Human ears are a good deal less efficient than those of most animals. We are unable to ‘prick up’ our ears or rotate them towards the source of sound, and we can detect only sounds in the frequency range 20 to 20,000 hertz (cycles per second), whereas a bat can hear sounds of up to 175,000 hertz.

Nevertheless, the human external ear still retains some ability to funnel sound into the external auditory canal, through which the sound waves travel to the eardrum (tympanic membrane). At the eardrum the sound waves – vibrations of air – make the eardrum itself vibrate. These vibrations are carried by the small bones of the middle ear (the malleus, incus and stapes) through the oval window to reach the fluids of the inner ear. Within the spiral cochlea of the inner ear lie the nerve endings where the fluid vibrations are converted into electric nerve impulses, which pass to the brain for interpretation. The mechanism of hearing can conveniently be divided into two parts: conduction and perception. Conduction involves the transmission of sound waves from the external auditory canal, via the eardrum and ossicles, to the oval window and the fluids of the inner ear. It is a purely mechanical process, transferring vibrations from the air to solids (bones), then fluids. Perception of sound begins at the nerve endings in the cochlea, where nerve impulses are generated which pass along the auditory nerve to the hearing centres of the brain. There they are analysed and interpreted.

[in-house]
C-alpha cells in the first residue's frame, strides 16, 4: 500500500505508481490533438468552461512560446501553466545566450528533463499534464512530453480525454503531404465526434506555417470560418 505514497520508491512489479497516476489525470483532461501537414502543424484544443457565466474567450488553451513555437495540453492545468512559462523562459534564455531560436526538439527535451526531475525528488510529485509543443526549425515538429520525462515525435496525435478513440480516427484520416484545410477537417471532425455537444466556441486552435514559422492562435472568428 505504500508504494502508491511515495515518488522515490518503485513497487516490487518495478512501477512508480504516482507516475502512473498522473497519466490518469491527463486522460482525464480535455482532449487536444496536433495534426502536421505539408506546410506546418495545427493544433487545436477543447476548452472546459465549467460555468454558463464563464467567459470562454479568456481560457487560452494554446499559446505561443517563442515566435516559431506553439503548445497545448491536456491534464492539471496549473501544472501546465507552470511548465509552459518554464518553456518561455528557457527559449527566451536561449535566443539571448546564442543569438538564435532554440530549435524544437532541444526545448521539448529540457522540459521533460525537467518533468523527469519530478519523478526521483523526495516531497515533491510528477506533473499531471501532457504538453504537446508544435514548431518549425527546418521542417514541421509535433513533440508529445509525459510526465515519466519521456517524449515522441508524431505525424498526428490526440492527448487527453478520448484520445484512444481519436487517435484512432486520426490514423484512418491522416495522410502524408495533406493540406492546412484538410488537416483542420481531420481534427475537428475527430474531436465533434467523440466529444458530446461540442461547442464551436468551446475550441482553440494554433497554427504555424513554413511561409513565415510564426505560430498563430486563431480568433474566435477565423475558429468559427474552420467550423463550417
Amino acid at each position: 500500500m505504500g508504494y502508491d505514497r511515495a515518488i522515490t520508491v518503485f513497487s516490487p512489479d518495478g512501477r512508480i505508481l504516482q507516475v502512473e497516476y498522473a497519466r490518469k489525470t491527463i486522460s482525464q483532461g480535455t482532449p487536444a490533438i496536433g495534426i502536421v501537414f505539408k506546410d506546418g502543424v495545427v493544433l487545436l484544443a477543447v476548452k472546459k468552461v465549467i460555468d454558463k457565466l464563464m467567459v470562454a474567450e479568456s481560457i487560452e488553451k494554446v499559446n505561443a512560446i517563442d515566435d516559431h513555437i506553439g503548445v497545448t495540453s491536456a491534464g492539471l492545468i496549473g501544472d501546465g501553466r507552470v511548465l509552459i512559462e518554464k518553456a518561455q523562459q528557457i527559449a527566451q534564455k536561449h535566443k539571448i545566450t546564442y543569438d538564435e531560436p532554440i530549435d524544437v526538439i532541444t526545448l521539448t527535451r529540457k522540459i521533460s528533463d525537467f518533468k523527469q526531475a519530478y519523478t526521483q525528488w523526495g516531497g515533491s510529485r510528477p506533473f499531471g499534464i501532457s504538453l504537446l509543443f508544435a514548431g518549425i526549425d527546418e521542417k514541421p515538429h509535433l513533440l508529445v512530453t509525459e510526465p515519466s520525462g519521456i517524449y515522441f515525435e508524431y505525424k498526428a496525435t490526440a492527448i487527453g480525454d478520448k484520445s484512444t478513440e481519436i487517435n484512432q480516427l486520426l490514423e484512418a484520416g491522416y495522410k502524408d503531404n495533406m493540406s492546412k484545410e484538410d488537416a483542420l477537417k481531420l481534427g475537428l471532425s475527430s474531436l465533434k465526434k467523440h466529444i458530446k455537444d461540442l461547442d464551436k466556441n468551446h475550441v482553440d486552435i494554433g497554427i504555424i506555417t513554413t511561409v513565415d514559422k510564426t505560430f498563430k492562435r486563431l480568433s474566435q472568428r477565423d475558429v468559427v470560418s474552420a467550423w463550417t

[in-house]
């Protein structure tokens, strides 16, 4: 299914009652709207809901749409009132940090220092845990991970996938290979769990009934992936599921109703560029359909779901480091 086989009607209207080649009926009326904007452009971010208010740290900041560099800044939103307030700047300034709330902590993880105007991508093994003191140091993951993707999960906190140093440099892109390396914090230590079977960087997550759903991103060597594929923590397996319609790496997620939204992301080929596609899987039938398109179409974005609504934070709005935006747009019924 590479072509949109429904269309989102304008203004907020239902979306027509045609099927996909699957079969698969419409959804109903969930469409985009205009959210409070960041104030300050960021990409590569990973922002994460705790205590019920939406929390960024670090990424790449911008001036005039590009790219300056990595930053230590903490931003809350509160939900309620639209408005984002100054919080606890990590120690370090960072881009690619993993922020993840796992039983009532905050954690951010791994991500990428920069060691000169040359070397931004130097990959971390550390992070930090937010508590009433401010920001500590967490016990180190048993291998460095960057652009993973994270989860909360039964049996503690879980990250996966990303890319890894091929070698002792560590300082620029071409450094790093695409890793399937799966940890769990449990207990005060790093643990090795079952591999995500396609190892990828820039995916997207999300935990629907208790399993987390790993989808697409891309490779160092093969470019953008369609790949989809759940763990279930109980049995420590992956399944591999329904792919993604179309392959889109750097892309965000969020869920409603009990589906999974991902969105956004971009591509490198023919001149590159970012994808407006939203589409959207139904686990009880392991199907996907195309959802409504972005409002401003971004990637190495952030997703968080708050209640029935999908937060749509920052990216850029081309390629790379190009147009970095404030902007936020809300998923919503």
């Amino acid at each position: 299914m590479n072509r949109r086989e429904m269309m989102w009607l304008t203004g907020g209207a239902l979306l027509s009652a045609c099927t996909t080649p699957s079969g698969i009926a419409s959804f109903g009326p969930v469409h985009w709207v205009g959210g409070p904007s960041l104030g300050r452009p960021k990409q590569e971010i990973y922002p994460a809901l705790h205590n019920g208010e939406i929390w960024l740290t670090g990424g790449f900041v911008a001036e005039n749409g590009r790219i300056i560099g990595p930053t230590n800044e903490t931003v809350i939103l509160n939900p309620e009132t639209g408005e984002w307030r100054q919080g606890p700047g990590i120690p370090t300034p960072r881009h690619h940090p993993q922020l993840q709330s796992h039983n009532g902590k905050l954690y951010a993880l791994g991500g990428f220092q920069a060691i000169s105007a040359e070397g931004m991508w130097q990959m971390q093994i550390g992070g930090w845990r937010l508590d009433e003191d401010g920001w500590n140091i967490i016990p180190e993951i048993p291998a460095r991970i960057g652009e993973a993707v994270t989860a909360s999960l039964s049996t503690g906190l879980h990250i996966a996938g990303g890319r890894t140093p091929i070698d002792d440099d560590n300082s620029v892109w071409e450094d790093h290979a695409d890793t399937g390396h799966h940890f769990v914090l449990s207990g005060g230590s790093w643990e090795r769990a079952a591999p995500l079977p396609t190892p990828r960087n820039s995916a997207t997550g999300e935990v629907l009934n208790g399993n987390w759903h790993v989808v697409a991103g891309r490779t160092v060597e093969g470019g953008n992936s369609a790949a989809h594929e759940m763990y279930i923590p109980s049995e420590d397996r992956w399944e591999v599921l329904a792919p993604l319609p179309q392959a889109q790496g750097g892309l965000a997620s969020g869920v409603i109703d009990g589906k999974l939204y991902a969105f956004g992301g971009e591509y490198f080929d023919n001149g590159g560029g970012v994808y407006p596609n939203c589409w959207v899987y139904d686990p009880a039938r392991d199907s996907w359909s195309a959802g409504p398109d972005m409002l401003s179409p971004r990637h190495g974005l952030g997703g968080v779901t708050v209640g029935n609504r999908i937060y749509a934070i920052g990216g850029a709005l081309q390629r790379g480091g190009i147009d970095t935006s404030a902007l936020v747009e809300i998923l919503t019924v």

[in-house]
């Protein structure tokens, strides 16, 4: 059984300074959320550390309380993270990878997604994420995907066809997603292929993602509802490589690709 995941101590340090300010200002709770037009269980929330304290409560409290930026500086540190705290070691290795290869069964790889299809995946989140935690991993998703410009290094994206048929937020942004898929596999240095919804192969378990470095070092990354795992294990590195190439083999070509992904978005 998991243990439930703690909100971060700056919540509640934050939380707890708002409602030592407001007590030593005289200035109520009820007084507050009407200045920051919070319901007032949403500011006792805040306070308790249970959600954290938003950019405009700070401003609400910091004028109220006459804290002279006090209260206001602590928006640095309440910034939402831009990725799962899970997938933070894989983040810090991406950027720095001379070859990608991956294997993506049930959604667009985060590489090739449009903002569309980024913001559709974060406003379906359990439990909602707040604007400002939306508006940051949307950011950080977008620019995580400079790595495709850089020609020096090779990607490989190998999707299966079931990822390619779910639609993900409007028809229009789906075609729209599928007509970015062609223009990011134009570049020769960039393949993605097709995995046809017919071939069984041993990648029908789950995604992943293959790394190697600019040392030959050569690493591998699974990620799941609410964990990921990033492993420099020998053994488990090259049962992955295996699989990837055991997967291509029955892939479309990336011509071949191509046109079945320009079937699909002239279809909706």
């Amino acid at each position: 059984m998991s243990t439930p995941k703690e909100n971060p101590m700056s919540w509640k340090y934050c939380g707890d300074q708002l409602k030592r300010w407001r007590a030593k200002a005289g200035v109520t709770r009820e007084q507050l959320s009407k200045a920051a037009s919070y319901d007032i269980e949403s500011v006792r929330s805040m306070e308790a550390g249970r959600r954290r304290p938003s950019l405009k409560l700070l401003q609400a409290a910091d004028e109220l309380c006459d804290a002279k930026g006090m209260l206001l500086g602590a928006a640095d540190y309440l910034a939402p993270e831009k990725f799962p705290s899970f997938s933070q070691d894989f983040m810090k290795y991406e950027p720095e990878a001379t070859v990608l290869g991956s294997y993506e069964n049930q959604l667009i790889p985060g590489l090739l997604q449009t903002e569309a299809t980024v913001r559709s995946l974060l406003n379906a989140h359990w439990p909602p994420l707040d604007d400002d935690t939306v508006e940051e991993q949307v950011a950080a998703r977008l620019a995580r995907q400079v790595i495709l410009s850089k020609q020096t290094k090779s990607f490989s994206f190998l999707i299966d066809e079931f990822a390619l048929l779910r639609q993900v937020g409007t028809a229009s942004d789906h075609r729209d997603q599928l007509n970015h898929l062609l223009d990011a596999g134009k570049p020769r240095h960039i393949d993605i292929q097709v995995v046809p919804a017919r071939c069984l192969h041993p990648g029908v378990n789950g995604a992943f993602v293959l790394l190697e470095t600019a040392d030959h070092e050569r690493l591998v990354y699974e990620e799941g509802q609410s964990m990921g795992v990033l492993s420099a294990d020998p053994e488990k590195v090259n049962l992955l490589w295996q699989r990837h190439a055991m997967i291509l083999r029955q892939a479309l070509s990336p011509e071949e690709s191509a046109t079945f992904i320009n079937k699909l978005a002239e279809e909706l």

Conduction in the middle ear.

Sound passes through any medium as a series of pressure waves, like ripples spreading across a pond from a dropped pebble. As the waves get farther from their source they get weaker, not only because they spread out with increasing distance but also because of the resistance of the medium in which they are travelling. This resistance is known as impedance and is significantly different in different media, particularly fluids and solids. The structures of the middle ear act as sound transformers to match the impedances of the outside air and the fluids of the inner ear. The eardrum is a very thin membrane with air on both sides at equal pressures, so little energy loss occurs when sound waves strike it. The handle of the malleus, firmly attached to the tympanic membrane, vibrates also and the waves pass through the incus to the stapes and then to the oval window as through a system of levers, which increase the force of the vibrations by about one-and-a-half times. The eardrum is much larger than the oval window, however, which effectively increases the force of vibrations on the cochlea a further fourteen times.